Peter Gelzinis started working at the Boston Herald in 1972 and retired Dec. 31, 2017, writing more than 10,000 stories and columns. He started as a copy boy at the Boston Herald American, quickly working his way up, becoming a writer for the Arts pages and interviewing such superstars as Frank Sinatra. In the 1980s, he became a news columnist and was a must-read for any reader who wanted to understand the pulse of the city of Boston.
He is the real Boston columnist, and always has been. He’s a blue-collar guy who lived in South Boston, married and raised his son there. When he wrote about Whitey Bulger in the early years, he’d see one or two of Whitey’s guys standing outside the variety store where he got the morning papers. They’d mention what time his schoolteacher wife got out that afternoon and wished him a good day. Peter didn’t drive a BMW back to a giant house in a wealthy suburb. He lived in the city he covered, with the people he wrote about. That takes nerve and courage. Some columnists would have bragged about that; Peter rarely mentioned it.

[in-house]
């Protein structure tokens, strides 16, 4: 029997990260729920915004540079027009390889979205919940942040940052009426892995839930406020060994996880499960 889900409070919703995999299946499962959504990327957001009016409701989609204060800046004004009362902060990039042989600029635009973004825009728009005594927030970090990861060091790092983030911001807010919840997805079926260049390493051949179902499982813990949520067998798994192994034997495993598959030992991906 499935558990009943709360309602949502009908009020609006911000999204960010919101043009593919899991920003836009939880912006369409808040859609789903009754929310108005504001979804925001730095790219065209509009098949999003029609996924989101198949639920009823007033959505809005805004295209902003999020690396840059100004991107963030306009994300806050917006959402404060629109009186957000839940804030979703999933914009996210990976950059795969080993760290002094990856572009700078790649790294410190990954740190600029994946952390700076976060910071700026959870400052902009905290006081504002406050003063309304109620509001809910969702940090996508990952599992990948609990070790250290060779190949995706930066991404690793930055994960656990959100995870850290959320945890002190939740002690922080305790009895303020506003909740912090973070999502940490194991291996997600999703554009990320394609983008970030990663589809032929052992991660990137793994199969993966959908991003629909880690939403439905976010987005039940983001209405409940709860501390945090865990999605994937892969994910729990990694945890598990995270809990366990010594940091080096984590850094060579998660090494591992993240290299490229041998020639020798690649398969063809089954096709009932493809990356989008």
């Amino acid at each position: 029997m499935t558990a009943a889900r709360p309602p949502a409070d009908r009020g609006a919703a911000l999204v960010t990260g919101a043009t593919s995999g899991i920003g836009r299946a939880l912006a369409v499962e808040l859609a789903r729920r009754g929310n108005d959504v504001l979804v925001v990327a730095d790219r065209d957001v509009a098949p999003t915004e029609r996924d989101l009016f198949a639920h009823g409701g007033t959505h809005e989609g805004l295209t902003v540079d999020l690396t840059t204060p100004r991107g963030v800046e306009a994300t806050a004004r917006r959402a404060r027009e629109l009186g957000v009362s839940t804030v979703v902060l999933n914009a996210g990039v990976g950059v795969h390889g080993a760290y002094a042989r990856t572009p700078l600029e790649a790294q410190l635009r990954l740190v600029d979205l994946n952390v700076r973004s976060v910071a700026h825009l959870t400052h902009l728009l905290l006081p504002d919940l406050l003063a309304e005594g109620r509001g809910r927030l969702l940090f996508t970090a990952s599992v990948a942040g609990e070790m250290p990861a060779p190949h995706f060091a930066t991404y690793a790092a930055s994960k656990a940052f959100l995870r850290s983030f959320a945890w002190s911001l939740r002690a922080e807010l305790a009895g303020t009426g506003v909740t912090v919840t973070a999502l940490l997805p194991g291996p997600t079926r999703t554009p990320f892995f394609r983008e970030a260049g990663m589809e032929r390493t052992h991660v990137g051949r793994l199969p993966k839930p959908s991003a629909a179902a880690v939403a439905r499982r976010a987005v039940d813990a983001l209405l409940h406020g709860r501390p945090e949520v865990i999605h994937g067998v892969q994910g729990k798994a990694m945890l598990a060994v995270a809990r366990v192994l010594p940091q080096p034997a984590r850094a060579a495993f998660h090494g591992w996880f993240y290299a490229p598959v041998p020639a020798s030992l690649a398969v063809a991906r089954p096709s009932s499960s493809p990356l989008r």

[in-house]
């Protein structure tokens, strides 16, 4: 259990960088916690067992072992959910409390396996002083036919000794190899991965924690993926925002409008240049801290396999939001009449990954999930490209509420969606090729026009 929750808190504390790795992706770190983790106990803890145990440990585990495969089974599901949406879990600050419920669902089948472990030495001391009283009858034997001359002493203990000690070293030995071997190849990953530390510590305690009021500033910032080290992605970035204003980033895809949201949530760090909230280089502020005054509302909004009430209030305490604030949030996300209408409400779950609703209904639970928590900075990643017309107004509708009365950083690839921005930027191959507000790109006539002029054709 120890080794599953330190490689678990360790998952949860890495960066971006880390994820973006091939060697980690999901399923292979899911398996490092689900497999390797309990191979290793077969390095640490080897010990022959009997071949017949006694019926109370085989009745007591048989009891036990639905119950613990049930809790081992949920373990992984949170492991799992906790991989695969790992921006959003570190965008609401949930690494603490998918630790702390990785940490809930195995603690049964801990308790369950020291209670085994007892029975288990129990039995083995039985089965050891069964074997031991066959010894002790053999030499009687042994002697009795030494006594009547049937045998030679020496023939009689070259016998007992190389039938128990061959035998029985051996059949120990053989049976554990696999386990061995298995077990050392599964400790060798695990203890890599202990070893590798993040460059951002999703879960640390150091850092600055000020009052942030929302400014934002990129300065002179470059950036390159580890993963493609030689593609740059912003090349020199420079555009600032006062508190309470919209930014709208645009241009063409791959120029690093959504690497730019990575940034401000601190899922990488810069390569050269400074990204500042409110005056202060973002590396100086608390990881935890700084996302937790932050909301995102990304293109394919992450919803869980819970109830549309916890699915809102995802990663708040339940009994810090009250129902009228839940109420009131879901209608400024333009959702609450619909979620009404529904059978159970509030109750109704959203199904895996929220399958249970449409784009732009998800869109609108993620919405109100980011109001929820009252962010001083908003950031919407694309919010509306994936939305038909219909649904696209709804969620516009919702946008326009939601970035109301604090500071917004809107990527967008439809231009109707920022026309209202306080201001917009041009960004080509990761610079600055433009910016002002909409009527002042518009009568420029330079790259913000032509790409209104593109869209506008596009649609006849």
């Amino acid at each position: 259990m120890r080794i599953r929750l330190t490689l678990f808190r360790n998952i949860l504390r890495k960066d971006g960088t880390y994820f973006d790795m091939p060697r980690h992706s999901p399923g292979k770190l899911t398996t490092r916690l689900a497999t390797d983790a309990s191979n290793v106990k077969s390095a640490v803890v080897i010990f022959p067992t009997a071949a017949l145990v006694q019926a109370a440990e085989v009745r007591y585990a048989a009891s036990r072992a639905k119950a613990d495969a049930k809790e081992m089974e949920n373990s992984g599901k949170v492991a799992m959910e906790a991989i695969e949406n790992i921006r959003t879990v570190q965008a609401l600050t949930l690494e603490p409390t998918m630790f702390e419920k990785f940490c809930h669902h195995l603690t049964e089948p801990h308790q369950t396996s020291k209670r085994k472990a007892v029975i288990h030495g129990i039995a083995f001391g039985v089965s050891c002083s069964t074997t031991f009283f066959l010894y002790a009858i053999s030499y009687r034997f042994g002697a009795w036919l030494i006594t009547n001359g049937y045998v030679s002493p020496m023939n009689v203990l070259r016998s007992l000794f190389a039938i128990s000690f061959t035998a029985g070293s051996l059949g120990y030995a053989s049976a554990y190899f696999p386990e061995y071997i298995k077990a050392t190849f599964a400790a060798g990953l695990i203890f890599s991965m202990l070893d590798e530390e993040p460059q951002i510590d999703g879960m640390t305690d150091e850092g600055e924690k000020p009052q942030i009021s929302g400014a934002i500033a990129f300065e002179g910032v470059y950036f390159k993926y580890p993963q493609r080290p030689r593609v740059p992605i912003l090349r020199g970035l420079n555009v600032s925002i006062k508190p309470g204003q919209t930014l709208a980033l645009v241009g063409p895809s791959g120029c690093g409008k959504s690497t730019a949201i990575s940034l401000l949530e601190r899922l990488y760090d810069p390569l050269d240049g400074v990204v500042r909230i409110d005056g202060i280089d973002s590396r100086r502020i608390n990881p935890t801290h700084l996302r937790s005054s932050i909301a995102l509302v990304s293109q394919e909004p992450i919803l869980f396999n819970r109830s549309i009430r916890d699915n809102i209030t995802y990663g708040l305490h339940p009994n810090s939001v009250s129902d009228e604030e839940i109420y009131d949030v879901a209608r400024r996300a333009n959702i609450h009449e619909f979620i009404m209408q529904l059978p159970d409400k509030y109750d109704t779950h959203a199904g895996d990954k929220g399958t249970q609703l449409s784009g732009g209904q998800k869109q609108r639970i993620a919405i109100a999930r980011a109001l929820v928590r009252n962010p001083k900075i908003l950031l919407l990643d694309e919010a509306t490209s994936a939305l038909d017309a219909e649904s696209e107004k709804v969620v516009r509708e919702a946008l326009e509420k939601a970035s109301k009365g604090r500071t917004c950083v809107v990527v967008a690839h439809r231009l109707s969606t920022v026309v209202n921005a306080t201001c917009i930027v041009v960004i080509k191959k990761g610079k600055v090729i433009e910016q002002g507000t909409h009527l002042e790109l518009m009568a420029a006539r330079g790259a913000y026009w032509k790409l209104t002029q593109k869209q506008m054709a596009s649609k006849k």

He wrote a million columns, and none better than those when big news broke. We could send him anywhere and he would deliver, from the neighborhoods to any news story in America. Go back and read his daily columns from Oklahoma City after the awful bombing of the federal building. It was the only time in more than 20 years of working a daily deadline at the Herald that I ever saw tough, savvy editors on the copy desk get teary as they read his copy.
Peter listened to real people caught up in extraordinary events — whether horrific, mundane or hilarious. He walked into every crime or disaster scene, living room, police or fire station and courthouse there was to get a story. He didn’t mail them in. People knew Peter and trusted him because he told their stories honestly. He understood this town from the inside.
In his farewell column, about things he’ll one day tell his 4-month-old grandson, Jack, about his Herald career, Peter offers this: “If Jack draws any lessons from his grandfather’s adventures, I hope they include compassion, empathy and a willingness to accept people as you find them and listen to their stories.” As usual, Peter gets the essential part of a legacy. In this case, his own.